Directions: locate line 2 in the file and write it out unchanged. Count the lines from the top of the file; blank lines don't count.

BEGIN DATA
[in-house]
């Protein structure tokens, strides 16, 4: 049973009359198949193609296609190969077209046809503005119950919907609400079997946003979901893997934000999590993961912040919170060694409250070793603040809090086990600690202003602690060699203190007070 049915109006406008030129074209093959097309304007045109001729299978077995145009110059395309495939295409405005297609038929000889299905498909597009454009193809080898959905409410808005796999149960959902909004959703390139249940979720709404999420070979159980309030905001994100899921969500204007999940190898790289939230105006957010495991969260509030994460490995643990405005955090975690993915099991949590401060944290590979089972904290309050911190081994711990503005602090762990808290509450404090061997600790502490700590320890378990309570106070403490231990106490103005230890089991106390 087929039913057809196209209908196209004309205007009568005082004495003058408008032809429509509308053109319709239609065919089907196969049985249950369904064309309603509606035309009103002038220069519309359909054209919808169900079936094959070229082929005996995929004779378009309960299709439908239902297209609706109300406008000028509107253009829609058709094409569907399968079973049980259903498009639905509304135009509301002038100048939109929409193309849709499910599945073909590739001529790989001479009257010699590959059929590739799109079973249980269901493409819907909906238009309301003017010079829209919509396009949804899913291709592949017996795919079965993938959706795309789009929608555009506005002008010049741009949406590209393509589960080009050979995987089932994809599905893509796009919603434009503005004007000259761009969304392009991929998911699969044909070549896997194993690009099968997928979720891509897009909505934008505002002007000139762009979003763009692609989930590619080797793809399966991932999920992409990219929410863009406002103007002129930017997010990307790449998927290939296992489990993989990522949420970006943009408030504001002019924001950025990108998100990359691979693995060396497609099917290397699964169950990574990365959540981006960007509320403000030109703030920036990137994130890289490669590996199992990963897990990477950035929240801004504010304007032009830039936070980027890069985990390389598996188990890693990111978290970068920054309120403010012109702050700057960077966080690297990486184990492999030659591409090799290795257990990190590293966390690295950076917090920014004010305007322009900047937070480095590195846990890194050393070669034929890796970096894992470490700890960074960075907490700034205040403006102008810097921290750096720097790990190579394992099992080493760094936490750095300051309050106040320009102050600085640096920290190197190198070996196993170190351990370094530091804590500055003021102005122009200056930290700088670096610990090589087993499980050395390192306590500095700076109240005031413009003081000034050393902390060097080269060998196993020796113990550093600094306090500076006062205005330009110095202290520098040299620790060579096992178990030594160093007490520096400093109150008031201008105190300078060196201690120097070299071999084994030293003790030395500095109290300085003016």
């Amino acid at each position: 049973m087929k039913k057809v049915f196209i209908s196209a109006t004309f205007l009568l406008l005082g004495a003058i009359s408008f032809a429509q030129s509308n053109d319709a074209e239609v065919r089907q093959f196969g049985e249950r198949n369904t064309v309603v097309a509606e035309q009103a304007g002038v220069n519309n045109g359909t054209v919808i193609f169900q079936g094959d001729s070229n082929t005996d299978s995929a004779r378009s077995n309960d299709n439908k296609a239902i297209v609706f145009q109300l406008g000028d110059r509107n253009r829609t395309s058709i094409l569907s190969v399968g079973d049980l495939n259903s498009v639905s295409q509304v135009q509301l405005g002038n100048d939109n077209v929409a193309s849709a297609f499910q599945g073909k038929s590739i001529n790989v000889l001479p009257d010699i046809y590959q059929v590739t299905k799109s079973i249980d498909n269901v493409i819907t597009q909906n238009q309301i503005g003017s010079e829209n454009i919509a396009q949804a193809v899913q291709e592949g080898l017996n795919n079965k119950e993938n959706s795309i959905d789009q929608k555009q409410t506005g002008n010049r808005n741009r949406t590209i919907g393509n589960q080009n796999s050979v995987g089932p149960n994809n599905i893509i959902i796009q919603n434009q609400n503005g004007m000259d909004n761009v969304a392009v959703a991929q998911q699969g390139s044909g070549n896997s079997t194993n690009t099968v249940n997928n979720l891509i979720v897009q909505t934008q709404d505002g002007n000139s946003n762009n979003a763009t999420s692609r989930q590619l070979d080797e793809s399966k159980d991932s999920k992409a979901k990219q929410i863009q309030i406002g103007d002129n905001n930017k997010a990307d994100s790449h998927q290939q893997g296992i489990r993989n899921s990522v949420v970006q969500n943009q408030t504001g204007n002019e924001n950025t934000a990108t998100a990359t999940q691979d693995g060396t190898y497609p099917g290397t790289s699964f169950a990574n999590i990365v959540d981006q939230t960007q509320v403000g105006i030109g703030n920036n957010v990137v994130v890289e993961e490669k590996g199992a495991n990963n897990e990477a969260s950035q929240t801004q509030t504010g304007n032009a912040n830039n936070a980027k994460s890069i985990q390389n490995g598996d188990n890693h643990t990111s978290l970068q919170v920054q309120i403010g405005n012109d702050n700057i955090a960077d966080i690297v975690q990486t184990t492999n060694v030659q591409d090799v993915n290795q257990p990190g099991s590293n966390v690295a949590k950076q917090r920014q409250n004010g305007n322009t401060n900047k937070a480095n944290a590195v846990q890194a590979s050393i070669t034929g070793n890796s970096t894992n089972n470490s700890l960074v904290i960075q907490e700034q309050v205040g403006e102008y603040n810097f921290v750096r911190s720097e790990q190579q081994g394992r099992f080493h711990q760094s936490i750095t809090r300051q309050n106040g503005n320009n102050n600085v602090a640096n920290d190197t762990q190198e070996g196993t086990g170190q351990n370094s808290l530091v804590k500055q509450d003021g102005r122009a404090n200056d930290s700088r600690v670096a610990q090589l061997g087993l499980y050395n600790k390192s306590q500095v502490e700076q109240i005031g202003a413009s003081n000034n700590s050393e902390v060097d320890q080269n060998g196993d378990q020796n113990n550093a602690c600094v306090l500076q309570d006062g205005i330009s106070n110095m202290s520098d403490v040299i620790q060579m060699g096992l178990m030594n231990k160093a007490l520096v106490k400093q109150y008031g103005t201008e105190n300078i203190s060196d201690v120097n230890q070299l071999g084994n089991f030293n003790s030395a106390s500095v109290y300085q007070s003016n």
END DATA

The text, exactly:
């Protein structure tokens, strides 16, 4: 049973009359198949193609296609190969077209046809503005119950919907609400079997946003979901893997934000999590993961912040919170060694409250070793603040809090086990600690202003602690060699203190007070 049915109006406008030129074209093959097309304007045109001729299978077995145009110059395309495939295409405005297609038929000889299905498909597009454009193809080898959905409410808005796999149960959902909004959703390139249940979720709404999420070979159980309030905001994100899921969500204007999940190898790289939230105006957010495991969260509030994460490995643990405005955090975690993915099991949590401060944290590979089972904290309050911190081994711990503005602090762990808290509450404090061997600790502490700590320890378990309570106070403490231990106490103005230890089991106390 087929039913057809196209209908196209004309205007009568005082004495003058408008032809429509509308053109319709239609065919089907196969049985249950369904064309309603509606035309009103002038220069519309359909054209919808169900079936094959070229082929005996995929004779378009309960299709439908239902297209609706109300406008000028509107253009829609058709094409569907399968079973049980259903498009639905509304135009509301002038100048939109929409193309849709499910599945073909590739001529790989001479009257010699590959059929590739799109079973249980269901493409819907909906238009309301003017010079829209919509396009949804899913291709592949017996795919079965993938959706795309789009929608555009506005002008010049741009949406590209393509589960080009050979995987089932994809599905893509796009919603434009503005004007000259761009969304392009991929998911699969044909070549896997194993690009099968997928979720891509897009909505934008505002002007000139762009979003763009692609989930590619080797793809399966991932999920992409990219929410863009406002103007002129930017997010990307790449998927290939296992489990993989990522949420970006943009408030504001002019924001950025990108998100990359691979693995060396497609099917290397699964169950990574990365959540981006960007509320403000030109703030920036990137994130890289490669590996199992990963897990990477950035929240801004504010304007032009830039936070980027890069985990390389598996188990890693990111978290970068920054309120403010012109702050700057960077966080690297990486184990492999030659591409090799290795257990990190590293966390690295950076917090920014004010305007322009900047937070480095590195846990890194050393070669034929890796970096894992470490700890960074960075907490700034205040403006102008810097921290750096720097790990190579394992099992080493760094936490750095300051309050106040320009102050600085640096920290190197190198070996196993170190351990370094530091804590500055003021102005122009200056930290700088670096610990090589087993499980050395390192306590500095700076109240005031413009003081000034050393902390060097080269060998196993020796113990550093600094306090500076006062205005330009110095202290520098040299620790060579096992178990030594160093007490520096400093109150008031201008105190300078060196201690120097070299071999084994030293003790030395500095109290300085003016």